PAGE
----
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Loan Sales FAQs

1.   What is a loan sale?
A loan sale is a commonly used term for the sale of loans or loan pools.  Loans acquired by the FDIC from failed financial institutions are generally sold in pools through sealed bid sale or English outcry auction.
2.   How are sales structured?
Typically, sales contain loans that have similar characteristics.  The loans are refined into pools according to specific criteria.  Pooling considerations may include loan size, quality, type, collateral and location.
3.   What documents are available on the site?
The storeroom provides documents for the sale offering and the individual loan pools.  The documents that can be found in the storeroom are the:  Invitation to Bid, Bid Instructions, Purchaser Eligibility Certification, Loan Sale Agreement, Loan Spreadsheets and other relevant documents.
4.   Are loans an appropriate investment for me?
Every interested party, based on their own circumstances, must determine whether loans are a suitable investment.  Prospective purchasers must have the financial sophistication and resources sufficient to evaluate and bear the economic risks of such loan purchases.
5.   Are there any restrictions to purchasing loans from the FDIC?
Yes.  The Purchaser Eligibility Certification identifies prospective purchasers who are not eligible to purchase assets from the FDIC under the laws, regulations and policies governing such sales.  The FDIC must receive an executed Purchaser Eligibility Certification from the winning bidder upon notification of bid award.  The Purchaser Eligibility Certification is available on the website of the loan sale adviser responsible for a particular sale. Purchasers will supply the completed form to the loan sale adviser.

In order to self screen, Potential Purchasers can review a sample copy of the Purchaser Eligibility Certification at the following link:

Purchaser Eligibility Certification (http://www.fdic.gov/buying/loan/purchaser/purchaser.pdf) (PDF file - 144 kb)

6.   Does the FDIC only sell distressed or troubled loans?
No.  The loan portfolios of failed financial institutions usually contain a variety of performing and non-performing loan products including mortgage, commercial, consumer loans, etc.
7.   Does the FDIC guarantee the performance of loans being offered for sale?
No.  The FDIC makes no representations or warranties in connection with any of the loans.  The only remedies or recourse provided to the buyer are those set forth in the Loan Sale Agreement.  Generally, all risk associated with the loans are passed to the buyer.
8.   May prospective purchasers review the loan files?
The FDIC encourages file reviews.  Interested parties must contact the FDIC as instructed in the Notice of Loan Sale to schedule due diligence appointments.
9.   Is there anything required to review files or obtain specific information on the loans in a
      given sale?
Prospective purchasers must execute the Confidentiality Agreement that is provided either online or in person at the due diligence location.  The FDIC must receive an executed Confidentiality Agreement before it will allow access to files or other specific loan information.  The Confidentiality Agreement form can be obtained at the following link:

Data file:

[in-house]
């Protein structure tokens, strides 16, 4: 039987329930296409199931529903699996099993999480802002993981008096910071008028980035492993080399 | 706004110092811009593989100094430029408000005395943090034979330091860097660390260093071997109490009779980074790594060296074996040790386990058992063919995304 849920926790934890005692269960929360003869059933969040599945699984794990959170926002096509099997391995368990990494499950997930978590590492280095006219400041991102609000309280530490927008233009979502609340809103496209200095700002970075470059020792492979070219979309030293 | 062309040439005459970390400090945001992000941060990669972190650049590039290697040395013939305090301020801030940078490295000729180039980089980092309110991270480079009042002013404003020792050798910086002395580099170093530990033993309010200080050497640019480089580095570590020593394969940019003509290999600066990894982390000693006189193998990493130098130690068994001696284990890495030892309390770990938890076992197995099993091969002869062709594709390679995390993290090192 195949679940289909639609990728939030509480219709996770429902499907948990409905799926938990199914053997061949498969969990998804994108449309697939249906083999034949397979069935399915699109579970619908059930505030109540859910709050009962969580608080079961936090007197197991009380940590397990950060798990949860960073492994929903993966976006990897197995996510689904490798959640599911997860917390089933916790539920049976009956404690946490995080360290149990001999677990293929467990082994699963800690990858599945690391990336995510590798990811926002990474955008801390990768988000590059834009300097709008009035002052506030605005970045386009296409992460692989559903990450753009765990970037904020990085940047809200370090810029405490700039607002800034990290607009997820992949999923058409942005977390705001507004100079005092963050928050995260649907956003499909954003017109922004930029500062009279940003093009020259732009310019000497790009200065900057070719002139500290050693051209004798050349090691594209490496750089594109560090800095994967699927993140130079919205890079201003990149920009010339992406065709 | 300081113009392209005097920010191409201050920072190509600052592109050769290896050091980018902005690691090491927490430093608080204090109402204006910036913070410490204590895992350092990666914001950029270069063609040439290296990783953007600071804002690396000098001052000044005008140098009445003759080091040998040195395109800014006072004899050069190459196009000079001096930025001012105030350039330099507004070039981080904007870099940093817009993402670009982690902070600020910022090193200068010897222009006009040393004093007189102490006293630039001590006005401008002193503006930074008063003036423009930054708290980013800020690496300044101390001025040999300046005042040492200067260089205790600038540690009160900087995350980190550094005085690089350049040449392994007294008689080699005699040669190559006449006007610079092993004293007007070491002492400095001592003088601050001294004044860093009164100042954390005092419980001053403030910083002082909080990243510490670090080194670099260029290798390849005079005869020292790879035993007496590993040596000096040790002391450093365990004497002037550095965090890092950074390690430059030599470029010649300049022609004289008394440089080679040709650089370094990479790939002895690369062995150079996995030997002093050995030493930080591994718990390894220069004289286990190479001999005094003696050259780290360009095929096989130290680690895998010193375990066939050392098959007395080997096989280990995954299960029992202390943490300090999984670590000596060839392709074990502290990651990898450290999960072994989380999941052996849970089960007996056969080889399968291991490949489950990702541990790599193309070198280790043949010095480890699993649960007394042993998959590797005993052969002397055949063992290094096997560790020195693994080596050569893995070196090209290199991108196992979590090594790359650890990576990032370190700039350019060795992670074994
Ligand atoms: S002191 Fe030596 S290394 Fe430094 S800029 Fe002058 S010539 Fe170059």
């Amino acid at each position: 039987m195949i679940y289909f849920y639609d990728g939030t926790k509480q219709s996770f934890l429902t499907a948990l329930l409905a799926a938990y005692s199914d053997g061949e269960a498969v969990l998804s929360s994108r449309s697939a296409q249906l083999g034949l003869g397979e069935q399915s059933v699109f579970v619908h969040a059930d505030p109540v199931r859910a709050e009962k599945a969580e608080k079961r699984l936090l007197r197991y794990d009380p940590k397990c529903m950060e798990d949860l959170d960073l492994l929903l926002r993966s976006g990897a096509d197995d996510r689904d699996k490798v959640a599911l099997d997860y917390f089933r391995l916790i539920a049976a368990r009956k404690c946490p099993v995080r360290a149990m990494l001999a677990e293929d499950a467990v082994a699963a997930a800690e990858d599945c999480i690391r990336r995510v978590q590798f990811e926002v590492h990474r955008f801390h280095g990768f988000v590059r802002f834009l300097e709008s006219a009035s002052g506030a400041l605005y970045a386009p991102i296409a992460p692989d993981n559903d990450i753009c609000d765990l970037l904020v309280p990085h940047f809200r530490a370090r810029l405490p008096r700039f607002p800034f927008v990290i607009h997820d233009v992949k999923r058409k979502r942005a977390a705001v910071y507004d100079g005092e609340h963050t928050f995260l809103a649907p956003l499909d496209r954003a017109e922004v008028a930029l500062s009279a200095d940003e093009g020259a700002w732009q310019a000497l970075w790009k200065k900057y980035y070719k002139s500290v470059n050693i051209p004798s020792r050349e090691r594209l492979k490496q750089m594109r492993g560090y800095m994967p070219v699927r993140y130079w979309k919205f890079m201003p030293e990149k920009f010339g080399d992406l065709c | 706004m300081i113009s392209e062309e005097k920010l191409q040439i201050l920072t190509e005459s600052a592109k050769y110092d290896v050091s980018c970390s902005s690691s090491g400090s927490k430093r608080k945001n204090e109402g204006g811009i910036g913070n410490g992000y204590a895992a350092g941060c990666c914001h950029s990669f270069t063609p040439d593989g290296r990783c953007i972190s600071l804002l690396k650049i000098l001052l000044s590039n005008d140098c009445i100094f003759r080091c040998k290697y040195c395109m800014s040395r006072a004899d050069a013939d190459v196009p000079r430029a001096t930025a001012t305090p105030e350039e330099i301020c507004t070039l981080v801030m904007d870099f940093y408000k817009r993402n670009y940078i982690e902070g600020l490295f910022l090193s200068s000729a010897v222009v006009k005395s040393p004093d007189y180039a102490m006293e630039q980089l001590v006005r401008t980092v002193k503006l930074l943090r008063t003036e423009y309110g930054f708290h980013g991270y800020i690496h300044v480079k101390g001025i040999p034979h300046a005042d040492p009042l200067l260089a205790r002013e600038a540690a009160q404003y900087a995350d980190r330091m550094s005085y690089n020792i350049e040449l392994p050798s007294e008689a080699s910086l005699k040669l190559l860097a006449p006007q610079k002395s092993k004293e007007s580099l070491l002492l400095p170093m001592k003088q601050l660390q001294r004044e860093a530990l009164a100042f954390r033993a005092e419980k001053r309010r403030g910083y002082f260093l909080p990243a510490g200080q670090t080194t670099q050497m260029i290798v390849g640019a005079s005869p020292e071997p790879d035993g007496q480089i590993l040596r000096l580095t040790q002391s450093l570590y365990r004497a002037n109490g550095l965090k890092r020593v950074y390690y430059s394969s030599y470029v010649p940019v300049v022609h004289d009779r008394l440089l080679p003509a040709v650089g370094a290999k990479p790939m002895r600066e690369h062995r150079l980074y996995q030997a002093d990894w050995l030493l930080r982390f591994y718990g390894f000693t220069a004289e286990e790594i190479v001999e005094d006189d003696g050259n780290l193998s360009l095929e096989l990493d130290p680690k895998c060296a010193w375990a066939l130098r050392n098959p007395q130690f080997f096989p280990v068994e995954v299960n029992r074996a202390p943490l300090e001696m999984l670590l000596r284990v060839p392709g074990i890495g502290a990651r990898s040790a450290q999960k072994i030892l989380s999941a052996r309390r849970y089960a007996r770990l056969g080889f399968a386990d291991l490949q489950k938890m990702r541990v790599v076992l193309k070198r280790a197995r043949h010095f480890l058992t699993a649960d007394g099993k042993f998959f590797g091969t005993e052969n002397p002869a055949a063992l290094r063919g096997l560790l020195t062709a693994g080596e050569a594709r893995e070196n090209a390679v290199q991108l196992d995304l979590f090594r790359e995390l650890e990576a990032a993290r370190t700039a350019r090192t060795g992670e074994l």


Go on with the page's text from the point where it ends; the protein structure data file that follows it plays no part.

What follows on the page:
Confidentiality Agreement (http://www.fdic.gov/buying/loan/confidentiality/confidentiality.pdf (PDF file - 139 kb)
10.   What is required to bid on a sale?
A review of the Bid Instructions for a specific loan sale will define all requirements to bid on a given pool of loans.  This document is found in the storeroom.  Once all requirements are met, the bidder will be given online access to the bid room.
11.   Once a sale is awarded, how long before it is closed?
The period of time varies, but FDIC sales are usually consummated within 20 business days after a bid is awarded.  Each Loan Sale Agreement should be reviewed to determine if there are specified closing dates.
12.   Is a deposit required in order to Bid?
Yes.  An Initial Deposit must be received the business day prior to the bid deadline.  Only one Initial Deposit is required from each bidder regardless of the number of bids submitted.  Bidders must make the Initial Deposit by wire transfer.  Initial Deposit is defined in the Bid Instructions for a given sale.
13.   Is an earnest money deposit required by the winning bidder?
Yes.  The Earnest Money Deposit is comprised of the Initial Deposit and a Final Deposit.  The Final Deposit equals 10% of the sum of all bid amounts for loan pools and loan pool combinations awarded the winning bidder less the amount of the bidders Initial Deposit.  The Final Deposit must be submitted via wire transfer within one business day following bid award.
14.   What will the successful bidder obtain at closing?
The successful bidder will receive the executed Bill of Sale, Assignment and Assumption Agreement, and Loan Sale Agreement at closing.  All pertinent, available documentation for the loans such as the notes, collateral documents and loan files will be delivered to buyer within a reasonable time after closing.
15.   How are sales consummated?
Closing shall occur on the closing date either by mail or conducted in person at a place designated by seller, at sellers option.  The closing documents are executed upon receipt of the balance of the purchase price due from buyer.
16.   How does one get on the FDIC Asset Marketing E-mail list?
FDIC markets loans through two loan sales advisors:

First Financial Network DebtX, The Debt Exchange
www.firstfinancialnet.com www.debtx.com

Persons with accounts on these systems will receive notice of a FDIC loan sale offering when they are made available to the market. General Announcements of a FDIC loan sale will appear on the website of the loan sale advisor responsible for that particular sale.

Last Updated 09/18/2008 assetmarketing@fdic.gov

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